Aparigraha Explained: Your Guide to the Fifth Yama From the Eight Limbed Path of Yoga

Aparigraha, or non-greed, is the fifth Yama in Patanjali’s Ashtanga Yoga Path. Patanjali laid out what is known as the Eight-Limbed Path in the Yoga Sutras to specify eight distinct steps to follow in order to reach enlightenment, or as he described it, Samadhi.

The Yamas are ethical restraints and they are the first step on the Eight-Limbed Path. There are five separate Yamas.

We’ve previously explored the first Yama (Ahimsa or non-violence), the second Yama (Satya or truthfulness), the third Yama (Asteya or non-stealing), and the fourth Yama (Brahmacharya of celibacy), so let’s dive deeper into the fifth and final Yama: Aparigraha.

Aparigraha translates as non-possessiveness or non-greed and is an essential tenet of Patanjali’s yogic path.

What Are the Yamas?

The Yamas are the first limb of the path to enlightenment that Patanjali compiled in the Yoga Sutras.

The Eight-Limbed Path consists of:

  1. Yamas: Ethical Restraints
  2. Niyamas: Ethical Observances
  3. Asana: Seat of Meditation
  4. Pranayama: Extension of Life-Force Energy
  5. Pratyahara: Withdrawal of Senses
  6. Dharana: Single-Pointed Concentration
  7. Dhyana: Meditation
  8. Samadhi: Enlightenment


What Are the Eight Limbs of Yoga? Here’s Your Comprehensive Overview

As the first limb, the Yamas are the ethical restraints that a yogi must adhere to. These are essentially the “don’ts” on the yogic path.

There are five Yamas:

  1. Ahimsa: Non-Violence
  2. Satya: Non-Falsehood
  3. Asteya: Non-Stealing
  4. Brahmacharya: Celibacy
  5. Aparigraha: Non-Possessiveness


A Guide to the Yamas: The First Path of Yoga’s Eight Limbs

Let’s explore the fifth Yama, Aparigraha, in greater detail.

What Is Aparigraha?

Aparigraha is the principle of non-greed. It roughly translates as “freedom from all greed and desire,” which sounds like a pretty tall order – and it is!

But Patanjali insisted that this basic tenet is essential to progress on the yogic path because, during this Classical Yoga era, in order to truly become a yogi, one had to abandon their earthly life and transcend to a life of spirituality.

This meant giving up all worldly possessions and even all worldly desires. And the same rings true today as well.

In order to truly walk the spiritual path of a yogi, we need to understand our own attachments to the material world. We need to examine our incessant desires to get the latest iPhone or upgrade our apartment or car.

To practice Aparigraha, we need to learn how to be in this world but not of it – how to meet our basic needs but not attach to any material greed. This can be challenging, to say the least – but it is doable.

How Do You Practice Aparigraha?

To practice Aparigraha, we need to genuinely distinguish our needs from our desires. Food is a necessity to live, a new iPhone is not. As social creatures, we need love to thrive. However, we do not need to cheat on our partners with multiple people to have love.

There is a clear distinction between needs and wants, and deep down, we always know the difference. To truly practice Aparigraha, we need to recognize these differences and act accordingly.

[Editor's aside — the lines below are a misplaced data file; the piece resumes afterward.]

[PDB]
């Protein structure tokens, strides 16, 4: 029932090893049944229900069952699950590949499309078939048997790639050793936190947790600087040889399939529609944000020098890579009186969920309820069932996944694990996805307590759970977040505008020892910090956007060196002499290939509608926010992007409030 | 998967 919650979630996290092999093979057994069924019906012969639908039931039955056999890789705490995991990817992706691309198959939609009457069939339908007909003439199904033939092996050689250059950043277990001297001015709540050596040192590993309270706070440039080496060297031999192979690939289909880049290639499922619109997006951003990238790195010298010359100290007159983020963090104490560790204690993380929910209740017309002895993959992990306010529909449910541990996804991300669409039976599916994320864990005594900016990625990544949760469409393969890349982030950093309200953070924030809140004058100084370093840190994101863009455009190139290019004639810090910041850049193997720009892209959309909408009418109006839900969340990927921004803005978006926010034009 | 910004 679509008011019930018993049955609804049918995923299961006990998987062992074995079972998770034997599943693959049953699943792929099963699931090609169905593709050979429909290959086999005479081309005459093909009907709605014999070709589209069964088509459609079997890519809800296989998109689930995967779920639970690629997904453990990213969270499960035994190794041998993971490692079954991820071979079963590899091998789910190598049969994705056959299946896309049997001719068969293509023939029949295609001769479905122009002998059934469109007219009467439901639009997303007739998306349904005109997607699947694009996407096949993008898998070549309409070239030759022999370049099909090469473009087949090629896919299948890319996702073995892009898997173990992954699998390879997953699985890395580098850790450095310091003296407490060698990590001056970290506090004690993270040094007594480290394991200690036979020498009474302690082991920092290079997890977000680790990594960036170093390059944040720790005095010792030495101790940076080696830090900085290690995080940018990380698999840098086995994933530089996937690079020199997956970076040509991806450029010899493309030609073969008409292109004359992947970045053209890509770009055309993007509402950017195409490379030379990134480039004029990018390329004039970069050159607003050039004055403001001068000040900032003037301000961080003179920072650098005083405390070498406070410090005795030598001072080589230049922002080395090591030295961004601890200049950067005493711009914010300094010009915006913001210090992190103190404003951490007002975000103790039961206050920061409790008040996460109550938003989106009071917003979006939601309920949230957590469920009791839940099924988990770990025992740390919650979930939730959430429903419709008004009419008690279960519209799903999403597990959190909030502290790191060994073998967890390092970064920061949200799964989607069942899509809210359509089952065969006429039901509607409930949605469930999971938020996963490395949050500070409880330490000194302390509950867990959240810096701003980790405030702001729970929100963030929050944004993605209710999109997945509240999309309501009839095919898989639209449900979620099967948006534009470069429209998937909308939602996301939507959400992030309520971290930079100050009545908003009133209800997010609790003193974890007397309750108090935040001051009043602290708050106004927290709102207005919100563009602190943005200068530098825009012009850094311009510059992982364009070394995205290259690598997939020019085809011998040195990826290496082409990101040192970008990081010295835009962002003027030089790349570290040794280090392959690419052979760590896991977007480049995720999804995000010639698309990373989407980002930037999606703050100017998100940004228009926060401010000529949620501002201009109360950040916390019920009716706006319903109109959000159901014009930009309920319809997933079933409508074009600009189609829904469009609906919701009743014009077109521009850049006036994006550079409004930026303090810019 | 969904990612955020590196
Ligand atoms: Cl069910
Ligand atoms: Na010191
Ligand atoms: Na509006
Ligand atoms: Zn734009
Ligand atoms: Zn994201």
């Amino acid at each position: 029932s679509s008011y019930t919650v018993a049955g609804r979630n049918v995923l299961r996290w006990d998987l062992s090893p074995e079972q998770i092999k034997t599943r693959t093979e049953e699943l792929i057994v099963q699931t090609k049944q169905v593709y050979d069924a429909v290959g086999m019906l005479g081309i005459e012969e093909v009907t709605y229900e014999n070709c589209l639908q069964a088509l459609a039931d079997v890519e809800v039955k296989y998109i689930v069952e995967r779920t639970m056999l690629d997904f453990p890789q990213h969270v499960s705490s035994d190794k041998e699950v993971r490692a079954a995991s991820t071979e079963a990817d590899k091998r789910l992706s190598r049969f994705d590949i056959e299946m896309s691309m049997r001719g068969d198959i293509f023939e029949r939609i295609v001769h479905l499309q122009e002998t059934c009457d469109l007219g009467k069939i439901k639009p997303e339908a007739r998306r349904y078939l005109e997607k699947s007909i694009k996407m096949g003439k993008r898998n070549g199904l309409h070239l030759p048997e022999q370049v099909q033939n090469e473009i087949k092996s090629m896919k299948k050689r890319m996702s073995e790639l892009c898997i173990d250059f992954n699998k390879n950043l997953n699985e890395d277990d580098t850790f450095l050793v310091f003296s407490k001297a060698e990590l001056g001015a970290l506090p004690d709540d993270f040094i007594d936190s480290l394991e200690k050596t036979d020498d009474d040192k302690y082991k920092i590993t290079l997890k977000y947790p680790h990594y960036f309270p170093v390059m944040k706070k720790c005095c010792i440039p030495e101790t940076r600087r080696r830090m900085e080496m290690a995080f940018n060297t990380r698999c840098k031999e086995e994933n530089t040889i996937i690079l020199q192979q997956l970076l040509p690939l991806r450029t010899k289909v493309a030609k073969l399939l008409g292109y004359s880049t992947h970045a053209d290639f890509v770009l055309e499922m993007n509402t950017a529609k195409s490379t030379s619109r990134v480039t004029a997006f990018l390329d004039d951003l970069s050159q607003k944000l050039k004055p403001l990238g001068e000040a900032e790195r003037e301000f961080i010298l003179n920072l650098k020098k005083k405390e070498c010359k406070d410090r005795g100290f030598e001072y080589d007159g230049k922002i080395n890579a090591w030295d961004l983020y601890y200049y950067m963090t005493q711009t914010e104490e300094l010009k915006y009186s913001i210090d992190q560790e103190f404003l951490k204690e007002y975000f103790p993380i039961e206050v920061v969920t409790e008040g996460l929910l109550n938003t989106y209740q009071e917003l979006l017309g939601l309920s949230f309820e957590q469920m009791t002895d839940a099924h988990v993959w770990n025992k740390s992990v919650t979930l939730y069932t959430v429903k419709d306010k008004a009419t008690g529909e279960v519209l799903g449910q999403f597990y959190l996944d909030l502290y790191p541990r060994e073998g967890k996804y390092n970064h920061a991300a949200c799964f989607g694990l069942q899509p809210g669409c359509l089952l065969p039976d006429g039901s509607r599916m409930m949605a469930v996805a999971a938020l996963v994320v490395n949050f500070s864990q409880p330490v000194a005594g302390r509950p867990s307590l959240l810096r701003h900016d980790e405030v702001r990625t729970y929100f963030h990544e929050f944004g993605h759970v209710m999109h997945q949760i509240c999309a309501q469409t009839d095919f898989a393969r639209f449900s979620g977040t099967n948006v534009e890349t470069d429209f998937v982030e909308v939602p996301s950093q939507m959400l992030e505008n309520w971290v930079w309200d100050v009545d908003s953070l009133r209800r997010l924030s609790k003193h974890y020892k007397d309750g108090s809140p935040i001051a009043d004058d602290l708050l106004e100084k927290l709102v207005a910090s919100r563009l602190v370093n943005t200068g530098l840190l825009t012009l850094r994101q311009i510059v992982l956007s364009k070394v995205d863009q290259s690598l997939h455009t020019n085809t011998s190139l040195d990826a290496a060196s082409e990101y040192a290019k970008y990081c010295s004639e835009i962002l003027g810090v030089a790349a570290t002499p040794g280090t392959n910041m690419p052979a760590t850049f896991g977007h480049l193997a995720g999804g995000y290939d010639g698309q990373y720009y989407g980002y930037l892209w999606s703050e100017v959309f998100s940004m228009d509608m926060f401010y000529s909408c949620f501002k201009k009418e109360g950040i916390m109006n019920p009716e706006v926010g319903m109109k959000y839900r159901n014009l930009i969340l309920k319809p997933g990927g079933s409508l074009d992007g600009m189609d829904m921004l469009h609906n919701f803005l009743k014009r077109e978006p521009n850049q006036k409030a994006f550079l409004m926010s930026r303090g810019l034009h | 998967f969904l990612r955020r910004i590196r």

If we are too bogged down thinking about the next best thing, then we are never fully present in what is happening or even fully grateful for what we already have.

We tend to fall into a pattern of “if this, then that . . .” If I got a new car, then I’d be happy. If I could just go to Hawaii, then I’d be happy. If I got a promotion, then I’d be happy.

To practice Aparigraha, we need to genuinely distinguish our needs from our desires.

In this cycle, there is always an “if.” But if we can’t find happiness where we already are, then we are constantly in a state of lacking. We always feel as if we don’t have enough.

And when we continuously want and desire of more things, then we will never find peace and contentment.

The practice of Aparigraha is about finding gratitude for what you already have and feeling as if that is enough. Things could always be better, but then again, things could always be worse.

If we choose to feel that we have enough, then we actually do have enough.


The Takeaway on Aparigraha

Aparigraha is the fifth and final principle on this hierarchical path to enlightenment, preceded by non-violence, truthfulness, non-stealing, and celibacy.

This principle is all about giving up worldly desires in pursuit of more spiritual ones. Through this principle, Patanjali is trying to tell us that we don’t need more physical wealth – we need more spiritual wealth.

We need to replace our desires for worldly possessions for a burning spiritual desire to reach enlightenment.

Truly practicing Aparigraha allows us to be free and spiritual on the yogic path. And this opens the door to so many other opportunities along our journey toward enlightenment.

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Leah Sugerman

Leah Sugerman is a yoga teacher, writer, and passionate world traveler. An eternally grateful student, she has trained in countless traditions of the practice and teaches a fusion of the styles she has studied with a strong emphasis on breath, alignment, and anatomical integrity. Leah teaches workshops, retreats, and trainings both internationally and online.

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